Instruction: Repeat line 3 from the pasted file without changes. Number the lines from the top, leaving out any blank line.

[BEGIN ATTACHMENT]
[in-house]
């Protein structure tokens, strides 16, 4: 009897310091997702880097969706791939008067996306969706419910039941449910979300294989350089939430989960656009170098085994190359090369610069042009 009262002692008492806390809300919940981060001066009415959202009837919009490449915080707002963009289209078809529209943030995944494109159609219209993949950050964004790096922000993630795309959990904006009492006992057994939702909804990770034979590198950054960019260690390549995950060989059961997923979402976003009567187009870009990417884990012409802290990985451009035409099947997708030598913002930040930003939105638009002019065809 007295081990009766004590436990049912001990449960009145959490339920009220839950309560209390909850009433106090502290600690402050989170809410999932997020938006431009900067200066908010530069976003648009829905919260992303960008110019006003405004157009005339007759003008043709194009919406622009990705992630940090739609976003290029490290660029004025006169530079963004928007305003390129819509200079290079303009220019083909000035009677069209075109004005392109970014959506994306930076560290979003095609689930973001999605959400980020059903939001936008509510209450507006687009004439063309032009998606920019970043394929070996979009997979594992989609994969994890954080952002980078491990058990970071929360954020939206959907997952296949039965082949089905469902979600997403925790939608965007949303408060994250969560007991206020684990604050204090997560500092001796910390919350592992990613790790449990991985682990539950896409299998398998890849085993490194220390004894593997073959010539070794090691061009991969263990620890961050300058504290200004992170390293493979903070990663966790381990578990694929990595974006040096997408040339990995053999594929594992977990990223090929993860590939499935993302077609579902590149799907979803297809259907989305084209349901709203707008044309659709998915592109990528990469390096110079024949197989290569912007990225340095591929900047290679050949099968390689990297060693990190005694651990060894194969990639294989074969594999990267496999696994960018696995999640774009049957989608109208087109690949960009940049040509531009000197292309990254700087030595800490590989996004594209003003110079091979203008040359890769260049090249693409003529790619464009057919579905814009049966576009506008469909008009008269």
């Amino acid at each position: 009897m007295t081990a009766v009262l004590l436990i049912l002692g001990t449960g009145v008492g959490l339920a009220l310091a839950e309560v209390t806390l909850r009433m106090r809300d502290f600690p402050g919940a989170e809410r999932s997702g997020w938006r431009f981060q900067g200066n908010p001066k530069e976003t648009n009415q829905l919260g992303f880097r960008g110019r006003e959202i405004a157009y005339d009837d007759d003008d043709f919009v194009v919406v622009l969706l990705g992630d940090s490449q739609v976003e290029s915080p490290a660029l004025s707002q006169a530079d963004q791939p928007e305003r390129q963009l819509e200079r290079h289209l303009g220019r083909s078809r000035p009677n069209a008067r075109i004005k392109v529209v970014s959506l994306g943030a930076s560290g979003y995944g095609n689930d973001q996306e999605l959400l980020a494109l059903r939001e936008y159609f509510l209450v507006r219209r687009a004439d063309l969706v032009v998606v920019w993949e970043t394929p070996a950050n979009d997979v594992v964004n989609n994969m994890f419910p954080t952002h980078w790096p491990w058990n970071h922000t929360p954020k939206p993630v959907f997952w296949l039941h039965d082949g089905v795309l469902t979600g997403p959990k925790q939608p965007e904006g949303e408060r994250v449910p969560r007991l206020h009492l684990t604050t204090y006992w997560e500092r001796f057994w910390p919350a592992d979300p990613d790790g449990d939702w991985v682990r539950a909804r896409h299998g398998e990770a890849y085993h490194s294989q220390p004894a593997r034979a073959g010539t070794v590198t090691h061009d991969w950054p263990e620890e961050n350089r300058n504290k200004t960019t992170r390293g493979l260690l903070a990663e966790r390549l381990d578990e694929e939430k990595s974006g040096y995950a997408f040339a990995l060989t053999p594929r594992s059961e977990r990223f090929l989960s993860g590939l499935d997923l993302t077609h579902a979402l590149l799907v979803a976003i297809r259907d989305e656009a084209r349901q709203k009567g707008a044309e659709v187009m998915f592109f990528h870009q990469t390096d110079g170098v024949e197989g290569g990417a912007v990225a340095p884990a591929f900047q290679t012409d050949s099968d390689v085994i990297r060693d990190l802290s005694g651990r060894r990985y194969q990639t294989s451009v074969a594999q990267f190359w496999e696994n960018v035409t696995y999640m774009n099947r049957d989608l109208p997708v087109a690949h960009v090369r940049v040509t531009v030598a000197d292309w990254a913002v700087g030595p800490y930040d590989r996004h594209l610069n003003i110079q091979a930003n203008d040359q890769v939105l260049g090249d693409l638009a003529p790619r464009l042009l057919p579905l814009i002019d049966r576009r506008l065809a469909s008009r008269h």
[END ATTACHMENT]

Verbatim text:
């Amino acid at each position: 009897m007295t081990a009766v009262l004590l436990i049912l002692g001990t449960g009145v008492g959490l339920a009220l310091a839950e309560v209390t806390l909850r009433m106090r809300d502290f600690p402050g919940a989170e809410r999932s997702g997020w938006r431009f981060q900067g200066n908010p001066k530069e976003t648009n009415q829905l919260g992303f880097r960008g110019r006003e959202i405004a157009y005339d009837d007759d003008d043709f919009v194009v919406v622009l969706l990705g992630d940090s490449q739609v976003e290029s915080p490290a660029l004025s707002q006169a530079d963004q791939p928007e305003r390129q963009l819509e200079r290079h289209l303009g220019r083909s078809r000035p009677n069209a008067r075109i004005k392109v529209v970014s959506l994306g943030a930076s560290g979003y995944g095609n689930d973001q996306e999605l959400l980020a494109l059903r939001e936008y159609f509510l209450v507006r219209r687009a004439d063309l969706v032009v998606v920019w993949e970043t394929p070996a950050n979009d997979v594992v964004n989609n994969m994890f419910p954080t952002h980078w790096p491990w058990n970071h922000t929360p954020k939206p993630v959907f997952w296949l039941h039965d082949g089905v795309l469902t979600g997403p959990k925790q939608p965007e904006g949303e408060r994250v449910p969560r007991l206020h009492l684990t604050t204090y006992w997560e500092r001796f057994w910390p919350a592992d979300p990613d790790g449990d939702w991985v682990r539950a909804r896409h299998g398998e990770a890849y085993h490194s294989q220390p004894a593997r034979a073959g010539t070794v590198t090691h061009d991969w950054p263990e620890e961050n350089r300058n504290k200004t960019t992170r390293g493979l260690l903070a990663e966790r390549l381990d578990e694929e939430k990595s974006g040096y995950a997408f040339a990995l060989t053999p594929r594992s059961e977990r990223f090929l989960s993860g590939l499935d997923l993302t077609h579902a979402l590149l799907v979803a976003i297809r259907d989305e656009a084209r349901q709203k009567g707008a044309e659709v187009m998915f592109f990528h870009q990469t390096d110079g170098v024949e197989g290569g990417a912007v990225a340095p884990a591929f900047q290679t012409d050949s099968d390689v085994i990297r060693d990190l802290s005694g651990r060894r990985y194969q990639t294989s451009v074969a594999q990267f190359w496999e696994n960018v035409t696995y999640m774009n099947r049957d989608l109208p997708v087109a690949h960009v090369r940049v040509t531009v030598a000197d292309w990254a913002v700087g030595p800490y930040d590989r996004h594209l610069n003003i110079q091979a930003n203008d040359q890769v939105l260049g090249d693409l638009a003529p790619r464009l042009l057919p579905l814009i002019d049966r576009r506008l065809a469909s008009r008269h």